214 MAIN STREET CORP., a New York corporation, and 3B Realty North, Inc., a New York corporation, Appellants, v. Perry TANKSLEY, Appellee.

No. 2D06-768.District Court of Appeal of Florida, Second District.
November 15, 2006. Rehearing Denied January 19, 2007.

Appeal from the Circuit Court, Sarasota County, Becky A. Titus, J.

Adam Mohammadbhoy of Harllee Bald, P.A., Bradenton, for Appellants.

Michael Moran and Susan J. Silverman, Sarasota, for Appellee.

FULMER, Chief Judge.

The Appellants, 214 Main Street Corp. and 3B Realty North, Inc. (“Landlords”), challenge the trial court’s “Order Vacating and Setting Aside Default and Dissolving Writ of Possession.” Because the Landlords were entitled to the default and writ of possession when the tenant, Perry Tanksley, failed to make a timely payment

Page 491

of rent into the court registry, we reverse the trial court’s order and remand for further proceedings.

This action arises out of a dispute over the terms of a lease agreement regarding commercial property in Sarasota. Tanksley leased the property in 2001. In 2005 Tanksley filed a “Complaint for Declaratory Judgment” seeking construction of the terms of the lease agreement. The Landlords filed a counterclaim for eviction and damages, including unpaid rent. The Landlords later filed a motion to require Tanksley to pay rent into the court registry. After a hearing on that motion, on July 15, 2005, the trial court entered an order requiring Tanksley to deposit $6128.24 into the court registry by July 20, 2005. The order further required Tanksley “to pay rent that accrues during the pendency of this action into the court registry in the amount of $743.93 per month payable in advance on the first (1st) day of each calendar month.”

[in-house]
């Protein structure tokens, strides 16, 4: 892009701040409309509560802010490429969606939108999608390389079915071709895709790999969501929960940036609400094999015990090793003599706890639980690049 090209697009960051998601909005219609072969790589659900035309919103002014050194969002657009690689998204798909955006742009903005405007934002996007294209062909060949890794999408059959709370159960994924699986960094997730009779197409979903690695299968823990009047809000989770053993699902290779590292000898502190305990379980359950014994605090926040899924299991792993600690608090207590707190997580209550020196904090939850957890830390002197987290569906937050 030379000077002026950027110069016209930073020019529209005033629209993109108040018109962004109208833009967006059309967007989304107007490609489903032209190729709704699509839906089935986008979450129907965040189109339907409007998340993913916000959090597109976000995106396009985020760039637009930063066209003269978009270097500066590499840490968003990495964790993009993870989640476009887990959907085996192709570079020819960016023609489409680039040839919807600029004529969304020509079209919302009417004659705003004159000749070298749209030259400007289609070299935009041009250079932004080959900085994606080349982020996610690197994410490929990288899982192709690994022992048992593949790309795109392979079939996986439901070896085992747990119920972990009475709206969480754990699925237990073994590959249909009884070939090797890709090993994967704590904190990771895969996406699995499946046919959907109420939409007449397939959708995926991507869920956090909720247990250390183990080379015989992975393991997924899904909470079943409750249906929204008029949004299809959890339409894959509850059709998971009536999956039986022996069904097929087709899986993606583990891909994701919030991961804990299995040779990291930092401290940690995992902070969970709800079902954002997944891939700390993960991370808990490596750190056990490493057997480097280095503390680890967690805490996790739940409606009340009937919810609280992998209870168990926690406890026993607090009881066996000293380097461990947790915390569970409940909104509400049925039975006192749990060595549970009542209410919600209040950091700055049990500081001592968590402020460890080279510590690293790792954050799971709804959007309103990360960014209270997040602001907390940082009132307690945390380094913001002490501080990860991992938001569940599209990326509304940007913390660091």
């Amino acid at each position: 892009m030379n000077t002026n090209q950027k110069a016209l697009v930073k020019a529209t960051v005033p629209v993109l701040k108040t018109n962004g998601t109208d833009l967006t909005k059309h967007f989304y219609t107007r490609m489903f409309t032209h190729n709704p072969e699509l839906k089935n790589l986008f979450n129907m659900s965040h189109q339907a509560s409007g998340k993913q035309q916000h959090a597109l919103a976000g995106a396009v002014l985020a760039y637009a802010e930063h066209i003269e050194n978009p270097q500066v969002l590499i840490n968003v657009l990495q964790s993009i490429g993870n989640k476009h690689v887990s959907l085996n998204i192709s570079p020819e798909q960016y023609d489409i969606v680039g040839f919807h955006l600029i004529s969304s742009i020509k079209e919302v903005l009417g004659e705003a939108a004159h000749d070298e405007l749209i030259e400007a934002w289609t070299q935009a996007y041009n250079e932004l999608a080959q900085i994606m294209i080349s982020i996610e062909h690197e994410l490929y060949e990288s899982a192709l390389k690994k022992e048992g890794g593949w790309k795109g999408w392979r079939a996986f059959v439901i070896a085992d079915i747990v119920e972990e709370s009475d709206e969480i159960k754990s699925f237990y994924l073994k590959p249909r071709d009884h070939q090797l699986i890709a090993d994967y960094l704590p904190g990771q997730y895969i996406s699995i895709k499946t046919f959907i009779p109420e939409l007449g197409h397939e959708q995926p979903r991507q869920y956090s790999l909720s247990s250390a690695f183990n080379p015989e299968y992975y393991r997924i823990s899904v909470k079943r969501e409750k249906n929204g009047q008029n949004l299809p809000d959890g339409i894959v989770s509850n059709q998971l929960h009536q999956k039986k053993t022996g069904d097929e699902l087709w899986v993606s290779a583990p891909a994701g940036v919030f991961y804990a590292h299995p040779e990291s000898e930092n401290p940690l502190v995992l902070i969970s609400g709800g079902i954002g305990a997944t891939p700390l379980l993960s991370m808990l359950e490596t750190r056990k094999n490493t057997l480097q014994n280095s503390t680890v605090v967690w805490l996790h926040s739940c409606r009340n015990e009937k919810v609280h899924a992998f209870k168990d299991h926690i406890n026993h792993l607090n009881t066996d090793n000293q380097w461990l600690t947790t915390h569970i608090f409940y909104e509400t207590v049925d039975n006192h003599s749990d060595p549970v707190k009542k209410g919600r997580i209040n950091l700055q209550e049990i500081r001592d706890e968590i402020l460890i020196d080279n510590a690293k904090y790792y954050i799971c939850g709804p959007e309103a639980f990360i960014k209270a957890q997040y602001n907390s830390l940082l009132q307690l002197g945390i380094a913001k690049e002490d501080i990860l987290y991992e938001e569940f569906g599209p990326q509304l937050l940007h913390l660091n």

Tanksley deposited $6872.17 into the court registry on July 20, 2005, representing the initial $6128.24 plus $743.93 for August 2005 rent. Tanksley deposited $1487.86 into the court registry on September 8, 2005, which represented rent for September and October 2005. After Tanksley failed to pay the November rent into the court registry by the first of November, the Landlords filed on November 3, 2005, their “Ex-Parte Motion for Default and Immediate Possession,” citing section 83.232(5), Florida Statutes (2005). The motion was not served on Tanksley or Tanksleys attorney.

On November 9, 2005, the trial court, without giving prior notice to Tanksley, entered an “Ex-Parte Order of Default for Immediate Possession,” granting the Landlords’ motion and ordering the clerk to issue a writ of possession removing Tanksley from the leased premises. On November 14, 2005, the clerk of court issued a writ of possession, which was delivered by counsel for the Landlords to the Sarasota County Sheriffs Department.